A male green winged teal, another handsome bird a bit too far off for my liking.
Heart 1 Comment 0

Adjacent to the recharge basin is an area open to the public.  It’s an attractive area, a collection of ponds and reedy marshes with a network of trails weaving through them.  Bikes aren’t permitted, so I lock mine up to a fence in a secluded spot and then wander around through the park for the next hour.

As usual in places like this, I don’t see all that many birds - and those I do see are off at the far side of a marsh, hiding in the shadows of cattails and bulrushes.  I see many more people than birds really, many of them those ‘serious birder’ types with their heavy optical equipment weighing them down.

Still, it’s a very pretty area, birds or not.  A nice walk, and a nice change of pace.

In Sweetwater Wetland, maybe the best birdwatching spot in town. I saw more watchers than birds though.
Heart 2 Comment 0
A ruddy duck?
Heart 2 Comment 3
Jen GrumbyWhat a great shot!
Reply to this comment
2 weeks ago
Bill ShaneyfeltAgreed
https://www.allaboutbirds.org/guide/Ruddy_Duck/id#
Reply to this comment
2 weeks ago
Mallard and turtles.
Heart 4 Comment 8
Jen GrumbyTwo turtles and a yoga-posed duck..
A sure sign of very good luck!
They were resting in reeds
Nibbling all kinds of seeds
From the swirl of the wet marshy muck.
Reply to this comment
2 weeks ago
Gregory GarceauTo Jen GrumbyJen, this is the second time I've picked out the same picture as you for a comment. Some photos are more ripe for a limerick than others, I guess. Yours is great, but I have a little darker interpretation.

A turtle should never bite a duck on the tail,
For the wise duck will retaliate without fail,
A web-footed kick,
Will do the trick,
And turtle's headache will make him cower and wail.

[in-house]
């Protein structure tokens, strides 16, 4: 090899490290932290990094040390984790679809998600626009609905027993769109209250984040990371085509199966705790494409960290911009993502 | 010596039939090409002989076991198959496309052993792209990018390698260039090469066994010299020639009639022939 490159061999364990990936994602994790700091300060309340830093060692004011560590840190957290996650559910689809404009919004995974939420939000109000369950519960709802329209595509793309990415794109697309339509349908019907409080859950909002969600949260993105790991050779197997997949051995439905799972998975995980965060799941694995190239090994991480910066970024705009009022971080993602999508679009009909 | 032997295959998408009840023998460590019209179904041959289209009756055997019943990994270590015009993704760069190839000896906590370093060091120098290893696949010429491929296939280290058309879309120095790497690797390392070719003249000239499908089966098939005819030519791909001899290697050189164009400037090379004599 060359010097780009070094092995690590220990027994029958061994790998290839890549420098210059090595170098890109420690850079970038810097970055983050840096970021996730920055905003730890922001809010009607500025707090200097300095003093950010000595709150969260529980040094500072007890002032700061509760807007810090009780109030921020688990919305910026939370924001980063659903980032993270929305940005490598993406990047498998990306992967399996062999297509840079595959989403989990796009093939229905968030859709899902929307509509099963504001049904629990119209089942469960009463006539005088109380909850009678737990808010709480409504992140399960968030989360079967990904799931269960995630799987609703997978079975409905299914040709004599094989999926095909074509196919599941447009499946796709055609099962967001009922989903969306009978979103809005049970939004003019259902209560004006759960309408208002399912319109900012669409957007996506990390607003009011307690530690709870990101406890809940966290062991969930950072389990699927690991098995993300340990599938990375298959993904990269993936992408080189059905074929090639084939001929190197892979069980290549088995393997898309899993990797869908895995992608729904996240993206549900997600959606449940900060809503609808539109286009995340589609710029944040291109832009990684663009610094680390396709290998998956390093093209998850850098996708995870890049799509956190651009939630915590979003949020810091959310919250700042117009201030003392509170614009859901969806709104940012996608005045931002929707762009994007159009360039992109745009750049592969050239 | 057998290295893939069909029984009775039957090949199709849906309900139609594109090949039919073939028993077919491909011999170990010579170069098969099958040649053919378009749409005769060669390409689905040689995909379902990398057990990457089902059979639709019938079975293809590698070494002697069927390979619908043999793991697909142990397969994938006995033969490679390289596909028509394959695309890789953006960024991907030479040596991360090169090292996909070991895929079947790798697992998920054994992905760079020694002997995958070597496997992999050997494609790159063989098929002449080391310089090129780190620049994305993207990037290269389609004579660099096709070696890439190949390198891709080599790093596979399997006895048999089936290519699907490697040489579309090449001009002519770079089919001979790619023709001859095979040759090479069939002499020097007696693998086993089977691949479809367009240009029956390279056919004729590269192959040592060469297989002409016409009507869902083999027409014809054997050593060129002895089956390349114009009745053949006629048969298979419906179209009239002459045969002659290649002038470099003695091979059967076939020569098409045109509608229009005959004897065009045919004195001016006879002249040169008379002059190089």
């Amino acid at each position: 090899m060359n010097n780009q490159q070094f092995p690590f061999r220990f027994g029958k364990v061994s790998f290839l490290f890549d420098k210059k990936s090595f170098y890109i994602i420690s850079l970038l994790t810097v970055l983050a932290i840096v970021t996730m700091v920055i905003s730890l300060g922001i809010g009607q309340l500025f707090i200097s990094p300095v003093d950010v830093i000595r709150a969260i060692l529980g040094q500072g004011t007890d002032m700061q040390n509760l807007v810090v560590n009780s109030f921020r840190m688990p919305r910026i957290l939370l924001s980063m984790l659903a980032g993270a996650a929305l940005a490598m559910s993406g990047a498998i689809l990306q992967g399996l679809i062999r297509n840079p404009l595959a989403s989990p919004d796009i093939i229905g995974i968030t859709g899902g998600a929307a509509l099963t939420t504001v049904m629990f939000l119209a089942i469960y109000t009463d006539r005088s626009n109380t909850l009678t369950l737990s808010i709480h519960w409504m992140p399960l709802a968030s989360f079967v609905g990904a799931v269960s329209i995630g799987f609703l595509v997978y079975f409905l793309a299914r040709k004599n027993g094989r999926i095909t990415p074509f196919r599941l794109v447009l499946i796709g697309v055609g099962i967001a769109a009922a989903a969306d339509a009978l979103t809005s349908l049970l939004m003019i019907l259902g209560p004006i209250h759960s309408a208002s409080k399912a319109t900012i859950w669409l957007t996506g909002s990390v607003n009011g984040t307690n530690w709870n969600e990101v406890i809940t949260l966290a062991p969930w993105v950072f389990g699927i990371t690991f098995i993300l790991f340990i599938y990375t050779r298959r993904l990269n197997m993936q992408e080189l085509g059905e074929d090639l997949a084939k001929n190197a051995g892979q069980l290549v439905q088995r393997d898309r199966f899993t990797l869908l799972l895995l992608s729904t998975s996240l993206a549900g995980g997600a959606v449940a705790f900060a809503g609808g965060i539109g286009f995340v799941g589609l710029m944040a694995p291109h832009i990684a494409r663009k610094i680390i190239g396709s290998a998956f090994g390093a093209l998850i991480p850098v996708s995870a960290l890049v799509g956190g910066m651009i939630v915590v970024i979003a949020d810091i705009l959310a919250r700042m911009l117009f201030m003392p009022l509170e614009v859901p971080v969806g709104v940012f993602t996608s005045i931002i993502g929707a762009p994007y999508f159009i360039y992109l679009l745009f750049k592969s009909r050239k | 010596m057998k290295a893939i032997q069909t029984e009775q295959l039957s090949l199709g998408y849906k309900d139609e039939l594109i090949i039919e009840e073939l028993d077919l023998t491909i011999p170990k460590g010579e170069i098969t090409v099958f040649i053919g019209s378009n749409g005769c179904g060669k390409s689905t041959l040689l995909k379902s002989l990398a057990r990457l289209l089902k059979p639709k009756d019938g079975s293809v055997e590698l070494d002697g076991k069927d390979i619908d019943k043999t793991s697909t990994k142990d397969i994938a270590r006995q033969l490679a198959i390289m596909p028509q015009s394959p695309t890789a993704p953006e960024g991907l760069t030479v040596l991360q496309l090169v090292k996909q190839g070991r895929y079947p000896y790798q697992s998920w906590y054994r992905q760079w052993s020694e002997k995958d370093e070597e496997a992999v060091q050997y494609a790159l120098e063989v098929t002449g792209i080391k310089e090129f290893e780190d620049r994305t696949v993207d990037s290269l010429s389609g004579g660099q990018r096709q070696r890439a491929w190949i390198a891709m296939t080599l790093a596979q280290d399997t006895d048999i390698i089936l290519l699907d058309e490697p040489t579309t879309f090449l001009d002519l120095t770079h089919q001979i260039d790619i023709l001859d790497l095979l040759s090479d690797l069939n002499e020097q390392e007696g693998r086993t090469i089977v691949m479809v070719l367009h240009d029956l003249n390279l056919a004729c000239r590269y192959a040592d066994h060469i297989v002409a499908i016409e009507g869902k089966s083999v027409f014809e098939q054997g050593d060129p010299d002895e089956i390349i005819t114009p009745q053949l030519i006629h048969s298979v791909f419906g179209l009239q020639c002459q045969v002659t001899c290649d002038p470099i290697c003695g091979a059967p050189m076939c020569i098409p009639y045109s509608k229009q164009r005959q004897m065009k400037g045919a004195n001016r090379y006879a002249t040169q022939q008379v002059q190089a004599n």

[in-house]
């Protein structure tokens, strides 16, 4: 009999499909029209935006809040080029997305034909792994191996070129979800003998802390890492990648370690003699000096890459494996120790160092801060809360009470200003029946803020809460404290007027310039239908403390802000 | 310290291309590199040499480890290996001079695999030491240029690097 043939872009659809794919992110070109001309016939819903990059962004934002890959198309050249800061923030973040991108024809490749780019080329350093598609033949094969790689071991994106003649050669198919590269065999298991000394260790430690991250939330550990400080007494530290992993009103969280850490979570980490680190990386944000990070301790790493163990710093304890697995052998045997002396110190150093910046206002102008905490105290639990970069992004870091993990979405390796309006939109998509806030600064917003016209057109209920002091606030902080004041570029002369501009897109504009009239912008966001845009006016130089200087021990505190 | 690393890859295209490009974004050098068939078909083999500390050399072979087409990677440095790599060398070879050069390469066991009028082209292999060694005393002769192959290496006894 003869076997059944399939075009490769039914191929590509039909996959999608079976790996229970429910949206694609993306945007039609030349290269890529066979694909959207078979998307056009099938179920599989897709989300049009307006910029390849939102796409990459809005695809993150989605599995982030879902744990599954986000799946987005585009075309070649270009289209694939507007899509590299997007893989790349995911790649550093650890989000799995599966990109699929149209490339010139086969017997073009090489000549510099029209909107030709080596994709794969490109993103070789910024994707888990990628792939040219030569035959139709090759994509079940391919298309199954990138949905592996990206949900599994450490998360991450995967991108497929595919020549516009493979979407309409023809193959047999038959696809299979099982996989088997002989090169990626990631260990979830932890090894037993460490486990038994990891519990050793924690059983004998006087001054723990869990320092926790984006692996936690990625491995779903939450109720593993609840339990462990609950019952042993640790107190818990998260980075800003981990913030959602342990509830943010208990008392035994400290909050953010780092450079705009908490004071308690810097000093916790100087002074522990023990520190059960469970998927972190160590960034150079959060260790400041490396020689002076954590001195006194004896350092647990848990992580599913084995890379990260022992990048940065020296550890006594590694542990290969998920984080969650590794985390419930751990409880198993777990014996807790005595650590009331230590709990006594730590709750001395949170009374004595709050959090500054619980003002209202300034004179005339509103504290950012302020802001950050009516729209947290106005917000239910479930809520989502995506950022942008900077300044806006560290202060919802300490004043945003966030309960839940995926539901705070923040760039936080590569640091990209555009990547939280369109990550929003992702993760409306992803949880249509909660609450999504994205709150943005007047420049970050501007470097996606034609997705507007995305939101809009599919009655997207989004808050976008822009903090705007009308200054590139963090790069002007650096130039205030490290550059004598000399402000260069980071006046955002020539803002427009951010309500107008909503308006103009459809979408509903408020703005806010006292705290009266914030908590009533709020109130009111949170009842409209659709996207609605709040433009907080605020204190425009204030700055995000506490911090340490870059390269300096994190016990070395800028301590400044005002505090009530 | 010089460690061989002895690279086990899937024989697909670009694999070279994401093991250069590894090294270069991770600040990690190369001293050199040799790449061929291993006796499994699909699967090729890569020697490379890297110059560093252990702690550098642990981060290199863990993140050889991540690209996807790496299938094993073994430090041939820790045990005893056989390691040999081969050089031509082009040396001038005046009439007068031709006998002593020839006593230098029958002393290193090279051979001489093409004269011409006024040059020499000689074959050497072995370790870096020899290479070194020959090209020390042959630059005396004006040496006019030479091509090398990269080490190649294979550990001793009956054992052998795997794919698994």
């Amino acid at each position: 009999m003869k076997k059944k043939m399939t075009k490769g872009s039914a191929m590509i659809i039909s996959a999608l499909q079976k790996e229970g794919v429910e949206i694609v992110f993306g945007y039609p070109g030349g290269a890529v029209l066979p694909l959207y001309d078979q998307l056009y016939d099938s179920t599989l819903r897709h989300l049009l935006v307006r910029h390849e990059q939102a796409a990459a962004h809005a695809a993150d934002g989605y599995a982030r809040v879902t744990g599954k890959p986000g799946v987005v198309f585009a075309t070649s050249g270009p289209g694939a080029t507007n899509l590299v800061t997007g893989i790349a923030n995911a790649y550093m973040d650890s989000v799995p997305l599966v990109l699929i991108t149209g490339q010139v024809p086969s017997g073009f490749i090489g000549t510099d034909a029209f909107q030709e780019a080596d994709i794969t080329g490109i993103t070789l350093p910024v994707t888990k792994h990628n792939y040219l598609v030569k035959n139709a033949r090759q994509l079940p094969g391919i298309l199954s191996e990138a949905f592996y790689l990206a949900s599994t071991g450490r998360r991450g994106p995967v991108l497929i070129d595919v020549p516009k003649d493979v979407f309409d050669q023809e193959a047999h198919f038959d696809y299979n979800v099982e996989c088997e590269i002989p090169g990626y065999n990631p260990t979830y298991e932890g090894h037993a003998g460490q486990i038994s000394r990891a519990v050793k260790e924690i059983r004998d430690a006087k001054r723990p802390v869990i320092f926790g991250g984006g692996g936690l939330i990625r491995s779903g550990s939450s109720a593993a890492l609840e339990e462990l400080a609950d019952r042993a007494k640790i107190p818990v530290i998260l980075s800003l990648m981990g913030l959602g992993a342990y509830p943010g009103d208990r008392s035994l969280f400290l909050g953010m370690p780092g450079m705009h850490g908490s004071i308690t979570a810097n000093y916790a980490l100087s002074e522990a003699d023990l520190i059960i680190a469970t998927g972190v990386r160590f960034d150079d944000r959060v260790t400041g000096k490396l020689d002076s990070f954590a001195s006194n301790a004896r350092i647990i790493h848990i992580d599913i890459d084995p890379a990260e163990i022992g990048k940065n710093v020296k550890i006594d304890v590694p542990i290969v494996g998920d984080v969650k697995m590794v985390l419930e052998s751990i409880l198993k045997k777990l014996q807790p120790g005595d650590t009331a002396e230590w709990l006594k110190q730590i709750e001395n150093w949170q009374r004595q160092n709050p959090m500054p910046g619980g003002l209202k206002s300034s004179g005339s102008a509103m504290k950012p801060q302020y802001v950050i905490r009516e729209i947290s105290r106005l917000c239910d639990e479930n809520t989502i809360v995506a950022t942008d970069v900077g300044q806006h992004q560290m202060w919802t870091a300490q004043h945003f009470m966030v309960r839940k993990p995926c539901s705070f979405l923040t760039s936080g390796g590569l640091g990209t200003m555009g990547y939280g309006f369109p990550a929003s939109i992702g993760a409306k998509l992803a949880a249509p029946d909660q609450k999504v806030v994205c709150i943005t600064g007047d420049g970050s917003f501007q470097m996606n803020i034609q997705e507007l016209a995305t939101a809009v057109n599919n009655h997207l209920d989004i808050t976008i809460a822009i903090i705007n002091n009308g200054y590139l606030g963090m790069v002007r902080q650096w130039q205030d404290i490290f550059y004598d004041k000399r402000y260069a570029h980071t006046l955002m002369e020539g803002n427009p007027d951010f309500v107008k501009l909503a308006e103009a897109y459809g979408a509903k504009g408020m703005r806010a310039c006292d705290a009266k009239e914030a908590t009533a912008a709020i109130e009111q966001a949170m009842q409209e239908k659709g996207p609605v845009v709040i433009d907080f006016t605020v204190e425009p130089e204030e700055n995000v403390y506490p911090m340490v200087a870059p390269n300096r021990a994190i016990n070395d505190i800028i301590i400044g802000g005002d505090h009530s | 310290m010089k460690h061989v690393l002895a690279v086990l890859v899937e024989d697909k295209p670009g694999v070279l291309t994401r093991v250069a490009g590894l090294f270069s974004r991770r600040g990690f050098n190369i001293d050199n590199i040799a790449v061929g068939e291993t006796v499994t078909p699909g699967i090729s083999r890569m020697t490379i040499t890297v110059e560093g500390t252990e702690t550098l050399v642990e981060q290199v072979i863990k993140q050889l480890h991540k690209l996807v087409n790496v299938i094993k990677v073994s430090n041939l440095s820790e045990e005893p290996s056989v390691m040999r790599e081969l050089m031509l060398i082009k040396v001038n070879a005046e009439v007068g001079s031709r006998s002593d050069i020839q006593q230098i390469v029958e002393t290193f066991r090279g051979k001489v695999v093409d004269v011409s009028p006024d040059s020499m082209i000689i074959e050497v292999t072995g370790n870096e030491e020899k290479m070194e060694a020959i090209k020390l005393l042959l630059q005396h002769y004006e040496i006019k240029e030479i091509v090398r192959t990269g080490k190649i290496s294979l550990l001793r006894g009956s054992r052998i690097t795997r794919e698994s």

Reply to this comment
2 weeks ago
Bill ShaneyfeltRed eared sliders. Considered by many in AZ to be invasive.

https://live-reptilesofaz.pantheonsite.io/turtle-amphibs-subpages/h-t-scripta/
Reply to this comment
2 weeks ago
Jen GrumbyTo Gregory GarceauNow that would be something to witness! Judo duck kicking the irksome turtle square in the forehead.
Reply to this comment
2 weeks ago
Scott AndersonTo Gregory GarceauSo mean! What happened to that Minnesota Nice we keep hearing about? We may need to prescreen your contributions, Greggo.
Reply to this comment
2 weeks ago
Scott AndersonTo Bill ShaneyfeltHow can anything this slow moving be invasive? Seems like it would be pretty easy to round the critters up if they wanted to.
Reply to this comment
2 weeks ago
Bill ShaneyfeltTo Scott AndersonHa! They move faster than invasive plants though...
Reply to this comment
2 weeks ago
Bruce LellmanNew thought for the day - turtles as an invasive species. They do seem to be invading that Mallard's space however.
Reply to this comment
2 weeks ago
In Sweetwater Wetlands.
Heart 2 Comment 0
One thing I appreciated here was that several of the trees were labeled. This is a Fremont cottonwood.
Heart 1 Comment 0
And these are Goodding’s willows.
Heart 1 Comment 0
And this is a willow/cottonwood blend.
Heart 1 Comment 0
In Sweetwater Wetlands. I wish I’d timed this shot better. When I first arrived the wind was gusting and a low cloud of fluff was drifting above the cattails.
Heart 1 Comment 0
Gone to seed.
Heart 4 Comment 0
It was worth biking out to Sweetwater just to learn what these trees are along the river.
Heart 1 Comment 0

Ride stats today: 20 miles, 400’; for the tour: 1,359 miles, 47,900’

Today's ride: 20 miles (32 km)
Total: 1,339 miles (2,155 km)

Rate this entry's writing Heart 9
Comment on this entry Comment 4
Jen GrumbyThanks for the grackle video. That whimsical and varied vocal repertoire always makes me laugh. 🙂
Reply to this comment
2 weeks ago
Scott AndersonTo Jen GrumbyI’m becoming very fond of grackles. They sound so cheerful and excited to be alive. I’m sorry we don’t have them further north.
Reply to this comment
2 weeks ago
Bruce LellmanI grew up in Minnesota and I loved how the grackles would congregate in the fall, more and more of them every day in the forest talking up a storm and planning their upcoming trip south. It was a cheerful sound.
Reply to this comment
2 weeks ago
Scott AndersonTo Bruce LellmanI’d forgotten that grackles make it that far north back in the Midwest. We don’t have them at all in Oregon, of course. The ones down here, the great tailed grackles, are a different species though and even chattier I think. If you wouldn’t miss the rain and cold too much, you should come down here some winter and give a listen for yourself.
Reply to this comment
2 weeks ago